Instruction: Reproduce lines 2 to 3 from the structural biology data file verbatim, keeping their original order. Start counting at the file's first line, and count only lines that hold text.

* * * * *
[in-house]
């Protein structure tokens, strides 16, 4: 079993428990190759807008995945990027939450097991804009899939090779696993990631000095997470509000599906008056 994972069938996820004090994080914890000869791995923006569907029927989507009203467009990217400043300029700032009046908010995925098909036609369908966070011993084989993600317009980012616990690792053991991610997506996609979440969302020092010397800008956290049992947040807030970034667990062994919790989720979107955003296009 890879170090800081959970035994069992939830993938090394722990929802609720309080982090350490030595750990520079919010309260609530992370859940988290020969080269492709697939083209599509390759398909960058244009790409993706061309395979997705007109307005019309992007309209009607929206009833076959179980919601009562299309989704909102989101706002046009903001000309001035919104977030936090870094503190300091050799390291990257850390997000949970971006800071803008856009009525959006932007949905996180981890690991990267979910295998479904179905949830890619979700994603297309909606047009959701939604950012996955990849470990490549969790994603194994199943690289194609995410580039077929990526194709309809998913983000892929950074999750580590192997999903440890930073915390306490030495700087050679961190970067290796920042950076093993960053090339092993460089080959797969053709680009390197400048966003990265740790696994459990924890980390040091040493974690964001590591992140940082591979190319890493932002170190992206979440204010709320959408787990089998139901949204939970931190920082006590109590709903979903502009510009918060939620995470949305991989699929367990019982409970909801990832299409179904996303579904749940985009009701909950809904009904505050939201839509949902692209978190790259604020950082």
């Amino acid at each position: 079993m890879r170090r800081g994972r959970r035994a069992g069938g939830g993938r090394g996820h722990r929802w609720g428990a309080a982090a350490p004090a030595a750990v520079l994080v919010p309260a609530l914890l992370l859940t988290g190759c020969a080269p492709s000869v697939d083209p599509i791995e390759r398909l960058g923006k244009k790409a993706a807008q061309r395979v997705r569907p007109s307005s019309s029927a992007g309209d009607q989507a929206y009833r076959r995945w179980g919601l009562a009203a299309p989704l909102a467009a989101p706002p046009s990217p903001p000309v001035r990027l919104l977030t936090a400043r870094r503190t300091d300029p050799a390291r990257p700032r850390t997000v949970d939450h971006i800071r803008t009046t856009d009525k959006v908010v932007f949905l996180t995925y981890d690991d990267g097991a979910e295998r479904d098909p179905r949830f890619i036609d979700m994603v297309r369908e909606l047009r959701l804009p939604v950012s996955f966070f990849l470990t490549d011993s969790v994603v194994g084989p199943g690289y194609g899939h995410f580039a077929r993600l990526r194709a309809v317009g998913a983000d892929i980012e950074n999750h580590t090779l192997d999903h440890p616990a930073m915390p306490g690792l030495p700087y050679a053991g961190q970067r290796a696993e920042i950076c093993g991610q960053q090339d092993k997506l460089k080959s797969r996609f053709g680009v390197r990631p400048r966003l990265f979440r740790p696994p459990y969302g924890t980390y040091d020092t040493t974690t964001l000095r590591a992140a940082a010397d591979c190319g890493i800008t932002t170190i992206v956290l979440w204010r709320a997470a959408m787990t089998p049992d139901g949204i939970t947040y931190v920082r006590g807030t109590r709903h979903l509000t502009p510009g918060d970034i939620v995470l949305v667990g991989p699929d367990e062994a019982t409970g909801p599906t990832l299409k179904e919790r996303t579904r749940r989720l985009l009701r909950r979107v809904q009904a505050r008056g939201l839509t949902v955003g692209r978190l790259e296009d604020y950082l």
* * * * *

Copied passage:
């Protein structure tokens, strides 16, 4: 079993428990190759807008995945990027939450097991804009899939090779696993990631000095997470509000599906008056 994972069938996820004090994080914890000869791995923006569907029927989507009203467009990217400043300029700032009046908010995925098909036609369908966070011993084989993600317009980012616990690792053991991610997506996609979440969302020092010397800008956290049992947040807030970034667990062994919790989720979107955003296009 890879170090800081959970035994069992939830993938090394722990929802609720309080982090350490030595750990520079919010309260609530992370859940988290020969080269492709697939083209599509390759398909960058244009790409993706061309395979997705007109307005019309992007309209009607929206009833076959179980919601009562299309989704909102989101706002046009903001000309001035919104977030936090870094503190300091050799390291990257850390997000949970971006800071803008856009009525959006932007949905996180981890690991990267979910295998479904179905949830890619979700994603297309909606047009959701939604950012996955990849470990490549969790994603194994199943690289194609995410580039077929990526194709309809998913983000892929950074999750580590192997999903440890930073915390306490030495700087050679961190970067290796920042950076093993960053090339092993460089080959797969053709680009390197400048966003990265740790696994459990924890980390040091040493974690964001590591992140940082591979190319890493932002170190992206979440204010709320959408787990089998139901949204939970931190920082006590109590709903979903502009510009918060939620995470949305991989699929367990019982409970909801990832299409179904996303579904749940985009009701909950809904009904505050939201839509949902692209978190790259604020950082």
């Amino acid at each position: 079993m890879r170090r800081g994972r959970r035994a069992g069938g939830g993938r090394g996820h722990r929802w609720g428990a309080a982090a350490p004090a030595a750990v520079l994080v919010p309260a609530l914890l992370l859940t988290g190759c020969a080269p492709s000869v697939d083209p599509i791995e390759r398909l960058g923006k244009k790409a993706a807008q061309r395979v997705r569907p007109s307005s019309s029927a992007g309209d009607q989507a929206y009833r076959r995945w179980g919601l009562a009203a299309p989704l909102a467009a989101p706002p046009s990217p903001p000309v001035r990027l919104l977030t936090a400043r870094r503190t300091d300029p050799a390291r990257p700032r850390t997000v949970d939450h971006i800071r803008t009046t856009d009525k959006v908010v932007f949905l996180t995925y981890d690991d990267g097991a979910e295998r479904d098909p179905r949830f890619i036609d979700m994603v297309r369908e909606l047009r959701l804009p939604v950012s996955f966070f990849l470990t490549d011993s969790v994603v194994g084989p199943g690289y194609g899939h995410f580039a077929r993600l990526r194709a309809v317009g998913a983000d892929i980012e950074n999750h580590t090779l192997d999903h440890p616990a930073m915390p306490g690792l030495p700087y050679a053991g961190q970067r290796a696993e920042i950076c093993g991610q960053q090339d092993k997506l460089k080959s797969r996609f053709g680009v390197r990631p400048r966003l990265f979440r740790p696994p459990y969302g924890t980390y040091d020092t040493t974690t964001l000095r590591a992140a940082a010397d591979c190319g890493i800008t932002t170190i992206v956290l979440w204010r709320a997470a959408m787990t089998p049992d139901g949204i939970t947040y931190v920082r006590g807030t109590r709903h979903l509000t502009p510009g918060d970034i939620v995470l949305v667990g991989p699929d367990e062994a019982t409970g909801p599906t990832l299409k179904e919790r996303t579904r749940r989720l985009l009701r909950r979107v809904q009904a505050r008056g939201l839509t949902v955003g692209r978190l790259e296009d604020y950082l």